Validate the Need
Experts project that, in 2015, approximately 6,000 user experience-related conferences will be held. And that’s on Planet Earth alone. Most will be at least really, really good; many will be great. That’s a lot of competition. Are you taking this on because you want to put on a conference, or because you know there’s an actual need to be met?
Know What Type of Event you‘re Creating
One suggestion is that there are five types of events. The type you’re creating will play a huge role in determining the program, choosing the venue, and setting the ticket price, among other things:
The details are critical in the long-term as well. If attendees are talking about how well-produced your event was, that bodes well for their coming back for the next edition. It also means that you’ve done a good deal of your event design work up-front — and when it comes to the next edition, you’ll be tuning and tweaking, rather than redesigning.
Given how much complexity is involved, you will need to lean on someone with experience. We’ve already found that investing in having UIE’s on-staff event planner has paid for itself and then some by getting us a much better deal with our hotel.
Be careful not to have the whole conference run on the shoulders of too few people. Structure a leadership team into subject groups where 1–2 people take responsibility and lead a team for each. Speaker curation, speaker hospitality, sponsorships, design, budget, volunteers, content, PR/social, production, ticketing, legal and more all need the full attention of someone. Subject teams meet as necessary and the entire group should share progress together regularly.
While your teams are critical, the importance of the tone you set with your people can’t be overstated:
People think it’s entirely reasonable to book a ticket, not pay, ignore payment reminders, and cancel at the last minute. This is particularly problematic for limited-capacity conferences that sell out, as you’ve lost the seat and the money. My life would have been so much easier if I realised how crap people can be, and was tougher on chasing payment & cancelling people who haven’t paid.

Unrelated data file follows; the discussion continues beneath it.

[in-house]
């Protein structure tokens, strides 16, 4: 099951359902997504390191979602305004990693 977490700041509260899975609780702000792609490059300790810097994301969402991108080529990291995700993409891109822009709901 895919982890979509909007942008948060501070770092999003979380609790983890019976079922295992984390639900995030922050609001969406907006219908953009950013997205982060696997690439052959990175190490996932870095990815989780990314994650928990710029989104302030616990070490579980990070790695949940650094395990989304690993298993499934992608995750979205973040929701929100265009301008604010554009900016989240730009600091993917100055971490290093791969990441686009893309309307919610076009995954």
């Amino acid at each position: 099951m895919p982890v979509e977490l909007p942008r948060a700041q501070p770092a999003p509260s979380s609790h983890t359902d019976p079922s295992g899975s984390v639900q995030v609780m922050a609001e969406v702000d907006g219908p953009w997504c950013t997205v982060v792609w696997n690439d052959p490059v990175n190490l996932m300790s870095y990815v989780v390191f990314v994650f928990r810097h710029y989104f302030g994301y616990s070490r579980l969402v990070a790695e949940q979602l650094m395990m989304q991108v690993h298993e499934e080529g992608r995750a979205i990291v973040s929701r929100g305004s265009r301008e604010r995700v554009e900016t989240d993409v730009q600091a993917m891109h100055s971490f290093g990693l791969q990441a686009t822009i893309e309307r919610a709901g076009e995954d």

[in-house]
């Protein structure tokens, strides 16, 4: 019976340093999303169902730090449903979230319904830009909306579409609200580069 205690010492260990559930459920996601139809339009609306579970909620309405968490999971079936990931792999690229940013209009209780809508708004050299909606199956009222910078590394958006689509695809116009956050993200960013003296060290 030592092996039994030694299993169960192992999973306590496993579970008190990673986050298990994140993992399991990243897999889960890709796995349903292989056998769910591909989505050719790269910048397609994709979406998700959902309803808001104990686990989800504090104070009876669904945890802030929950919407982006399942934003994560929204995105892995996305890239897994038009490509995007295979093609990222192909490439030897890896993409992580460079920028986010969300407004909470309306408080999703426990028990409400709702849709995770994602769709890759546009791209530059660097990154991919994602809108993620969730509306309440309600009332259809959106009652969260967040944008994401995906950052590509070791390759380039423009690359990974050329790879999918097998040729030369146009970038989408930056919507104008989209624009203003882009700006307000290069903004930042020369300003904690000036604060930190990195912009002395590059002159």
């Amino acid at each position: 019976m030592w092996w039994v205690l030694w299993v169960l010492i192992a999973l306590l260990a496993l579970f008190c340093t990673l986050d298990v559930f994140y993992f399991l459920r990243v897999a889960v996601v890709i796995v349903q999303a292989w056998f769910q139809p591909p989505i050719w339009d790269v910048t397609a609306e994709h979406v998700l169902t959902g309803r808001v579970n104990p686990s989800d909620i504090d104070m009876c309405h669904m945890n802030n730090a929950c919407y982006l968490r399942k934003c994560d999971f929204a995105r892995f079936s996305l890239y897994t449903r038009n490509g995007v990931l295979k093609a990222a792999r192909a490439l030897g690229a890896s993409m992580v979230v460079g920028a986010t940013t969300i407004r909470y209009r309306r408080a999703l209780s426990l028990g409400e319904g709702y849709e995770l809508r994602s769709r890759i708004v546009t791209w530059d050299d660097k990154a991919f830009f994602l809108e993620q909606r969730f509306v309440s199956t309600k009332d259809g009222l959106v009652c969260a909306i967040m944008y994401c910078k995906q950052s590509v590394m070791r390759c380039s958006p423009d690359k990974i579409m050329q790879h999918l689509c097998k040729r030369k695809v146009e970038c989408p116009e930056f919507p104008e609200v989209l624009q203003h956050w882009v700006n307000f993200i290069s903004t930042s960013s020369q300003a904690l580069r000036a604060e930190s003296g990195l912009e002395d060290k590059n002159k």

If you’re sweating breaking even, you’ll definitely be talking with sponsors. But remember that your attendees’ experience ultimately trumps your sponsors’ goals:
Speaker compensation is tricky. Be fair, of course, and be consistent, as speakers can and will discuss what they’re receiving with each other.
Also consider looking for other ways to compensate speakers, like offering them professionally-produced videos of their presentations, or professional speaker coaching (we’re trying this). On a per-speaker basis, the costs may be far less than you think.
Speakers, like regular humans, don’t read emails, never know what you want them to do, don’t know how to put a deadline in their calendar, and ask questions that you’ve already told them more than once.
Don’t blindly assume that a traditional hotel or conference center is your best bet. Think first about the event’s unique needs and constraints — then look for a venue that meets those needs, including the stuff that happens outside the presentations (i.e., conversations and other unplanned activity).